Our house, purchased two years ago came with Honeywell Thermostats. A three zone system with three not so friendly thermostats to try and program using the tiny LCD screen and even tinnier print on the provided user manual. I finally gave up and just put them on manual and changed the temperature as needed and turned them on and off as needed. As soon as I got my Hubitat, after dumping the Wink Hub 2, I went on a mission to find compatible thermostats for our house. Turns out that Honeywell makes the exact same model as the builder provided except it is z-wave compatible. Nothing to rewire, I just popped the old one out of the wired base and snapped the new one in. Hubitat discovered it within a couple seconds and the programing was simple. Total cost for the upgrade: $105.09 ea. If you are looking for a z-wave thermostat you can find this one @ supply house.com. Coming from Wink all I can say is "I love my Hubitat"
I think the link might be wrong (unless your selling us the domain ). I would love to see the unit as I'm looking at upgrade my z-wave, to a z-wave plus device. Can you double check the link?
Here's the link:
I've been using this thermostat for ~6-7 months. There is one significant issue with it - the temperature bias is only +/- 3F. Should also mention that @bcopeland has written an advanced driver for it.
You can find it cheaper on eBay. Here's an example:
How would one know if they could swap that out for a Honeywell TH8320ZW? If not is there a Z+ device that is more of an "upgrade" for this unit. Thanks and sorry to derail the thread.
The wiring terminals are pretty much the same (although you'll have to change the backplate).
That being said - if it is working, why change it?
Also - I noticed this in the manual, and have to ask - why does Honeywell only give a 3F bias in their thermostats?!!!
to remove all traces of "z-wave" to go to all Z+ (lock fight as always)
These thermostats can be configured not to work as z-wave repeaters. There is so little communication between a thermostat and the z-wave controller that I wouldn't make that change if it were my choice.
how so? Do tell.
Using Z-tools I can see traffic going thru it, which is why it has been on the short list.
Exclude it from Hubitat. Then disconnect the C conductor, so it is powered solely by batteries. Then include it again. It will include in FLiRS mode - so it will not work as a repeater.
After inclusion, connect the C conductor again. Now although it is line powered from the furnace transformer, it will continue to operate in FLiRS mode.
I don't understand why intentionally join it not repeating? they make good repeaters..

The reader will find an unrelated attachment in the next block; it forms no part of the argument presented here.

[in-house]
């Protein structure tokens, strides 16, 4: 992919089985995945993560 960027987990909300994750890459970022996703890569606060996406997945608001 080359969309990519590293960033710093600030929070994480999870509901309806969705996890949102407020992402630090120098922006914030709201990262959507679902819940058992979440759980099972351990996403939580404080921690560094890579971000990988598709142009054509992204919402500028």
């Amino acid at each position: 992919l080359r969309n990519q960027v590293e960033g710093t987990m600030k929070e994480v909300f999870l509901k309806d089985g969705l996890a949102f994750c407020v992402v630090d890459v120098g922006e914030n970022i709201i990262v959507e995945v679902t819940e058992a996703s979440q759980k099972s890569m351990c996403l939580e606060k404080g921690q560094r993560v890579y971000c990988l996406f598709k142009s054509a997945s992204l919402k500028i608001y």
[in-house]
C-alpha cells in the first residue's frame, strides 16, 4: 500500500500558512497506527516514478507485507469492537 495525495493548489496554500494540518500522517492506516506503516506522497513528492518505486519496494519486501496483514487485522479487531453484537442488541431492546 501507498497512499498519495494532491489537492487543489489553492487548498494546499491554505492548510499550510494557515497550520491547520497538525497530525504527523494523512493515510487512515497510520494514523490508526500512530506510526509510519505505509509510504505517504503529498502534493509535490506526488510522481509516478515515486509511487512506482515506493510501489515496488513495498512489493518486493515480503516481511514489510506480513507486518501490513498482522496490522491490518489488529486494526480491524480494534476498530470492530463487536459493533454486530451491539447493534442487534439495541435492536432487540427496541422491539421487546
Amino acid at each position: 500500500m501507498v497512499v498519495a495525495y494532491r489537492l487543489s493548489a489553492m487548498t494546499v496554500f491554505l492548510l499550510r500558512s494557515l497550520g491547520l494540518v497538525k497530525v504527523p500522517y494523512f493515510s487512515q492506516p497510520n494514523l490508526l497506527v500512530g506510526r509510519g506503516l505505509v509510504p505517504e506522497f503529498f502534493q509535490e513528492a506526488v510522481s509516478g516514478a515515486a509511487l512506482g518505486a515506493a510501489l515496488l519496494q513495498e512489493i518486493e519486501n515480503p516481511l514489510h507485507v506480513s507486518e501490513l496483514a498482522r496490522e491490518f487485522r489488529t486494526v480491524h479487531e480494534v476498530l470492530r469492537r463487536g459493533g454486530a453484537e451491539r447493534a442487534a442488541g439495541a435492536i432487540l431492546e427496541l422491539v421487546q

Not the T6 (it's z-wave+) - his older z-wave Honeywell thermostat.
Now you're sounding like an Irish Spring commercial
I got mine off Ebay too. it was an open box item but still brand new in the bag. Only paid 60 for it so I thought it was a steal
My new house was installed with the WiFi version T6. Is there any way to integrate them into Hubitat or will I have to replace them?
That can be changed in the settings anywhere from 0 to 5F. You have to go to the advanced installer menu and it is ISU # 303.
Jump to page 14 to see the advanced installation setup.
The setting you've referred to is the differential and not the temperature bias that @JasonJoel and I referred to . The differential determines the minimum temperature change required for an auto-switchover from heat to cool and vice-versa.
The temperature bias (or offset) is ISU #1420 (in the manual you linked to). It's purpose is to correct between the actual temperature (eg. obtained as an average of several sensors) and the displayed temperature. This is restricted from -3F to 3F, which is very small compared to most thermostats. For example, the Vivint CT200 has a bias of 6 degrees (-6F to 6F), and I believe the GoControl has a bias of 10F.
I probably should have had my coffee before jumping in on that. I probably left the bias on default on mine. I've been meaning to try @bcopeland's T6 driver, but still haven't gotten around to it.
The bias is useful if you want to control the thermostat using the average of sensors around the house. It only becomes important if the thermostat is installed in a location whose temperature differs quite a bit than the rest of the house.
That's the situation in my house, and it would not be easy to move the thermostat to a better location. I used to use an ecobee3 with remote sensors to compensate for this. After switching to a z-wave thermostat, I use automations that use sensor averages to control the main thermostat basically as a relay. Works pretty well. But those automations would be a heck of a lot easier, if I could correct the bias by more than +/- 3 degrees ......
Sorry, if this is a silly question, but where can I find @bcopeland 's Advanced drivers?